Are Shares of General Electric Priced Right?

Shares are down 6% on the year, but General Electric remains a quality "hold" candidate for investors.

Jul 22, 2014 at 11:31AM

Shares of General Electric (NYSE:GE) attract investors with its valuation and solid dividend yield. Shares are down 6% year to date, after running an incredible 37% in 2013. However, despite that run, I still think shareholders can stay long.  

After several years and billions of dollars, General Electric's increased dependency on its industrial business and decreased dependency on its financial business is starting to pay off. Although today's valuation is higher than its historic average, it makes sense given the change in businesses.

The increase in valuation is warranted
This is what's referred to as multiple expansion. You see, when a company is involved in a low-margin, slow-growing business, it generally receives a low earnings multiple. 

When the company gets out of a slow-growing business (or declining business, in the case of GE Capital), and into a higher-growth, higher-margin business, the earnings multiple expands and allows for the stock to trade with a higher valuation. 

Here is a look at the General Electric's forward and trailing-12-month price-to-earnings (PE) ratio over the past two years:

GE PE Ratio (TTM) Chart

Chart by YCharts

General Electric plans to IPO its credit card business -- Synchrony Financial -- at the end of the month. That's the first step in reducing exposure to its financial business. To show how much more beneficial the industrial business is to GE than the financial business, let's have a look at its recent earnings results:

Business Segment Revenue Growth (yoy) Net Income Growth (yoy) Operating Margins Growth (yoy)
Industrial   7% 9% N/A
  Oil & Gas 20% 25% 0.50%
  Aviation 15% 12% (0.40%)
  Power & Water 10% 4% (1%)
  Appliance & Lighting 0% 23% 0.90%
  Healthcare 0% 1% 0.10%
  Energy Management (6%)  N/A 2.10%
  Transportation (18%) (14%) 0.10%
Financial   (6%) (5%) N/A
  GE Capital (6%) (5%) N/A

Source: General Electric's second-quarter earnings presentation (link opens a PDF), chart by author.  

As you can see, not all of the industrial segments are expanding margins or growing revenues and net income. As a whole, however, revenues climbed 7% (5% of which came from organic growth, as per the earnings presentation) while net income grew 9%. Revenue and net income for the financial business slid 6% and 5%, respectively.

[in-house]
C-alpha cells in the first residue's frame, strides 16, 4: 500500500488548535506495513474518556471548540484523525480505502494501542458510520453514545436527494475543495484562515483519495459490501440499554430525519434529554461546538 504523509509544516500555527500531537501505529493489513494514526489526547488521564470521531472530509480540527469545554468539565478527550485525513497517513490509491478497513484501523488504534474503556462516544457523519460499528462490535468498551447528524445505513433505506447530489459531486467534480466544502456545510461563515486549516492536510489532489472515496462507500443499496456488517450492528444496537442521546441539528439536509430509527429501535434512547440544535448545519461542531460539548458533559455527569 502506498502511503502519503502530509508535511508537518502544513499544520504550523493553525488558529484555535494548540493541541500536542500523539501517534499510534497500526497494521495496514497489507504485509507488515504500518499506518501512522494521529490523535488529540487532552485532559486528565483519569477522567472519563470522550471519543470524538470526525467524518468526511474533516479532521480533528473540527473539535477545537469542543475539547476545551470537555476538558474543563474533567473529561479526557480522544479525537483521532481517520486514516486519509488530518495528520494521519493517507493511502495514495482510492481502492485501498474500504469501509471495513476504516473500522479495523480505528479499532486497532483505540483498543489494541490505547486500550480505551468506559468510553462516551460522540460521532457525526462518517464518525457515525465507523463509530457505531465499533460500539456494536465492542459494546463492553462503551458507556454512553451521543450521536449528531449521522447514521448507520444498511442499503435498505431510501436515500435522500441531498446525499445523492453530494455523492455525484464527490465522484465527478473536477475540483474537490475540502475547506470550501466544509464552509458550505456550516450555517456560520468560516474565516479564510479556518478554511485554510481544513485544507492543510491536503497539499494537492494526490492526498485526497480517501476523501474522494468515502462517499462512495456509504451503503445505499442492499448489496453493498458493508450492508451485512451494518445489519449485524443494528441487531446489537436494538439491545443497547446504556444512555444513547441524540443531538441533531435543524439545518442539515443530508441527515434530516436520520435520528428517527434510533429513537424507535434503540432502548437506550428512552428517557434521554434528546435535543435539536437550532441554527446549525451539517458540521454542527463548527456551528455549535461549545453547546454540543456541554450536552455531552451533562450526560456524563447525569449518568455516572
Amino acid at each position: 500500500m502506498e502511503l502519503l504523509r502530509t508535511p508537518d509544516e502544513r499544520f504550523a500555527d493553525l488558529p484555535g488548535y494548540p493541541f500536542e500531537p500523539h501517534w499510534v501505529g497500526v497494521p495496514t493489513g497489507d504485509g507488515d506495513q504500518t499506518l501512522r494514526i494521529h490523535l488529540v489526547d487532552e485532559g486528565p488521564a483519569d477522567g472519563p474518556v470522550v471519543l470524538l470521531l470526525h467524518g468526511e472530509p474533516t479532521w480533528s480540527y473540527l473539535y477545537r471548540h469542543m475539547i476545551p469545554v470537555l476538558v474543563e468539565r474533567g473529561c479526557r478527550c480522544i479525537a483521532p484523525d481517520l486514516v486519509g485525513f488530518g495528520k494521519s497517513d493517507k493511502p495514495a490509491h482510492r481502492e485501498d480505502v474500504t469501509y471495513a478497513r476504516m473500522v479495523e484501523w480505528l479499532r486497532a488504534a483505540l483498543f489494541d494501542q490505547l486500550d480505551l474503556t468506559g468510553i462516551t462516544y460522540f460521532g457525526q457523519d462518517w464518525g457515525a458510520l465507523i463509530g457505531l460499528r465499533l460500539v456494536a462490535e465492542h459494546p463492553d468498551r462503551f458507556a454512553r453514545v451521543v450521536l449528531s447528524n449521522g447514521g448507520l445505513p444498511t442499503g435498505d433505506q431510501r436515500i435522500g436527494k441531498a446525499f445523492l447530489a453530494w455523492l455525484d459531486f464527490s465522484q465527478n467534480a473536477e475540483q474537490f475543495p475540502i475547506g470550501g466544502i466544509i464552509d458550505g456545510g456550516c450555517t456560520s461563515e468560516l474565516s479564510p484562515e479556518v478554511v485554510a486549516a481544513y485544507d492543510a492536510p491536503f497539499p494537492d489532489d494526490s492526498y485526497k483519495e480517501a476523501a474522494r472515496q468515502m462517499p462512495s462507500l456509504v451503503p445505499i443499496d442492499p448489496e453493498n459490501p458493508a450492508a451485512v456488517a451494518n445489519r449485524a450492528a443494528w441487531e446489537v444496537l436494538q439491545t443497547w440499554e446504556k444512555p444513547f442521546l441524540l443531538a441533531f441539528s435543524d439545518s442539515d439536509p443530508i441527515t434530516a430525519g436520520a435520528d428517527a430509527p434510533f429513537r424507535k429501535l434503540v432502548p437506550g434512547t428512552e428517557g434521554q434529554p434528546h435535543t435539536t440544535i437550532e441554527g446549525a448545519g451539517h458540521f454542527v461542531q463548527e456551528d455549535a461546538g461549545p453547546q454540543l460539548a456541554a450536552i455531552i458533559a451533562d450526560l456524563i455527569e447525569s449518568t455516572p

The dividend
Everyone loves a good dividend. With a 3.35% yield, General Electric has one. The company's current payout of $0.22 per share is 120% higher than five years ago, when it was only $0.10. The annual dividend has increased in each of the last five years as well. 

The only downside is General Electric's ability to maintain that payout. The payout ratio -- or the amount of the company's earnings that is paid out in the form of a dividend -- is approximately 60%. While this reading is somewhat high compared to its sector average of 25%, the company should be able to maintain its dividend payments in most economic situations. 

However, shareholders should note that General Electric is no McDonald's or Coca-Cola when it comes to the dividend. These two companies have raised their dividends for each of the last 10 years. General Electric, on the other hand, had to slash its dividend 68% from $0.31 per share in 2008 to $0.10 per share in 2009 due to the harsh economic downturn.

The Foolish takeaway
General Electric was not alone in cutting its dividend in 2008. For the most part, the dividend is relatively secure and a good reason to the own the company's stock. The valuation is not insanely good or bad, which makes it a quality "hold" candidate. 

There's always room for the company's stock to depreciate over the short-term. When coupled with the handsome dividend yield, though, I don't find that a potential decline in GE over the interim is a worthy reason to bail on it at today's levels, given that investors are using a long-term outlook on the company. 

The rotation out of its stagnating financial business and into the more margin-friendly, higher-growth industrial business will also be more beneficial over the long haul. General Electric is a solid "hold" at current levels because of its positive business changes and its current dividend yield.